A base composition analysis of natural patterns for the preprocessing of metagenome sequences.

Oliver Bonham-Carter, Hesham Ali, Dhundy Bastola

Research output: Contribution to journalArticlepeer-review

4 Scopus citations


On the pretext that sequence reads and contigs often exhibit the same kinds of base usage that is also observed in the sequences from which they are derived, we offer a base composition analysis tool. Our tool uses these natural patterns to determine relatedness across sequence data. We introduce spectrum sets (sets of motifs) which are permutations of bacterial restriction sites and the base composition analysis framework to measure their proportional content in sequence data. We suggest that this framework will increase the efficiency during the pre-processing stages of metagenome sequencing and assembly projects. Our method is able to differentiate organisms and their reads or contigs. The framework shows how to successfully determine the relatedness between these reads or contigs by comparison of base composition. In particular, we show that two types of organismal-sequence data are fundamentally different by analyzing their spectrum set motif proportions (coverage). By the application of one of the four possible spectrum sets, encompassing all known restriction sites, we provide the evidence to claim that each set has a different ability to differentiate sequence data. Furthermore, we show that the spectrum set selection having relevance to one organism, but not to the others of the data set, will greatly improve performance of sequence differentiation even if the fragment size of the read, contig or sequence is not lengthy. We show the proof of concept of our method by its application to ten trials of two or three freshly selected sequence fragments (reads and contigs) for each experiment across the six organisms of our set. Here we describe a novel and computationally effective pre-processing step for metagenome sequencing and assembly tasks. Furthermore, our base composition method has applications in phylogeny where it can be used to infer evolutionary distances between organisms based on the notion that related organisms often have much conserved code.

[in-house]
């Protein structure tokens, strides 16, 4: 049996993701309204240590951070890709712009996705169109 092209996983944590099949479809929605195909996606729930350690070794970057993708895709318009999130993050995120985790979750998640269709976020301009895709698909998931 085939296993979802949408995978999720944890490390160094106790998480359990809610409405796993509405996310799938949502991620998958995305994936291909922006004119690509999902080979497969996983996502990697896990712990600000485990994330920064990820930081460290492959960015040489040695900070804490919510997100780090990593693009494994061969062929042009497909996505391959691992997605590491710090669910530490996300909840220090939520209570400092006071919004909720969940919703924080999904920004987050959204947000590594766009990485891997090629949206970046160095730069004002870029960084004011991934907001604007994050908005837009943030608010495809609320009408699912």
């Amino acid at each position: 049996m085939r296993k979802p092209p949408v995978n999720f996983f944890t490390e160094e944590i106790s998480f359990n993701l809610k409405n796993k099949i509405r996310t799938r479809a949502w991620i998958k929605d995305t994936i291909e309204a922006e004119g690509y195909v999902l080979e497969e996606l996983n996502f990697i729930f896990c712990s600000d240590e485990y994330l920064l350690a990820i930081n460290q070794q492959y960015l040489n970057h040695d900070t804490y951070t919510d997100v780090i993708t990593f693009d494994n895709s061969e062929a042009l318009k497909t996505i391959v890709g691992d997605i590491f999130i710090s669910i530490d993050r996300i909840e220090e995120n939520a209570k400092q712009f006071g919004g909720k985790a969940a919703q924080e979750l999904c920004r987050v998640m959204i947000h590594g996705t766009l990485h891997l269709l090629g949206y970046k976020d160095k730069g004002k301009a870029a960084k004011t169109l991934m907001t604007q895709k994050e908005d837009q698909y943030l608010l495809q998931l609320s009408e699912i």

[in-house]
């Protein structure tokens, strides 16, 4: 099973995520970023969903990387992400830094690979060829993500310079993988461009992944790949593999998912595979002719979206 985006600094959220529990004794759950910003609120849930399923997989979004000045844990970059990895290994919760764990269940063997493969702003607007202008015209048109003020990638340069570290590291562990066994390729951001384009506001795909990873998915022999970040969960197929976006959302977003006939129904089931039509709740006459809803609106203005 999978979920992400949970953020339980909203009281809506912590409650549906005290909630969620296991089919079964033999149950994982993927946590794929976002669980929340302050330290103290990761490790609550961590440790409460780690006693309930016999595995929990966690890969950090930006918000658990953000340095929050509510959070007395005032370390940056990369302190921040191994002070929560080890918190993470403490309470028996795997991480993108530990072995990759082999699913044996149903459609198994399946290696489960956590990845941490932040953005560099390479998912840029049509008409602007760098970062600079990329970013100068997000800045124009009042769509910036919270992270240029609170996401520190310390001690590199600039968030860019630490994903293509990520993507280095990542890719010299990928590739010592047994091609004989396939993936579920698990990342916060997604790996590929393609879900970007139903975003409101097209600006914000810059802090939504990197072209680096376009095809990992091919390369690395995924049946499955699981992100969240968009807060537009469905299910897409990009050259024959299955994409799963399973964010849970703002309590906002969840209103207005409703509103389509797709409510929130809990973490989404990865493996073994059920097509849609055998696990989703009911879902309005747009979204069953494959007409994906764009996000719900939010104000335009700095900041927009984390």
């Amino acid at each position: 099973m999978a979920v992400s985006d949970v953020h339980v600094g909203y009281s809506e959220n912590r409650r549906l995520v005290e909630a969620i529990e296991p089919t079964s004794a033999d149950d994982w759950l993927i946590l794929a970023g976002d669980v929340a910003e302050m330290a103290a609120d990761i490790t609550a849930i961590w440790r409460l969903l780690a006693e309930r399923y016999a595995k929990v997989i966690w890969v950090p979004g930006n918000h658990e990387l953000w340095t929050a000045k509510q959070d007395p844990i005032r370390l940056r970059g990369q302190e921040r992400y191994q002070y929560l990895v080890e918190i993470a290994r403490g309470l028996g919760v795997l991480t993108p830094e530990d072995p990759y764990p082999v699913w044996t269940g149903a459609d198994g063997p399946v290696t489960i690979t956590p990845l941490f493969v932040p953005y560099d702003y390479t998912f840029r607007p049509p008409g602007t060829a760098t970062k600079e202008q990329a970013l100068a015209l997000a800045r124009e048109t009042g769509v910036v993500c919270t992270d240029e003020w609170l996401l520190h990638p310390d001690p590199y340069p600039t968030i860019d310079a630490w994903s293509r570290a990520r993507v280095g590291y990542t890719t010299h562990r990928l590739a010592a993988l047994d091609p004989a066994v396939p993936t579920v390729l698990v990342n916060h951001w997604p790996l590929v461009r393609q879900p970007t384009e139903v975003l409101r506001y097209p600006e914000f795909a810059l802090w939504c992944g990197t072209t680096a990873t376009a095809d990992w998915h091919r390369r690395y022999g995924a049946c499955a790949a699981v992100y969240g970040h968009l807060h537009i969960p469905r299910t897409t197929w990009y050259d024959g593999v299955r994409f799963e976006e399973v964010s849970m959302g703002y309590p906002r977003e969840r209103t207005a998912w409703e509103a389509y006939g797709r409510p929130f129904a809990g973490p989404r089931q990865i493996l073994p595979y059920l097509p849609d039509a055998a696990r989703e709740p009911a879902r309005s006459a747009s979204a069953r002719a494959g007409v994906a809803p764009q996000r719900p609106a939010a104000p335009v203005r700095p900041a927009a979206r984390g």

Original languageEnglish (US)
Article numberS5
Pages (from-to)S5
JournalBMC bioinformatics
Volume14 Suppl 11
StatePublished - 2013

ASJC Scopus subject areas

  • Structural Biology
  • Biochemistry
  • Molecular Biology
  • Computer Science Applications
  • Applied Mathematics


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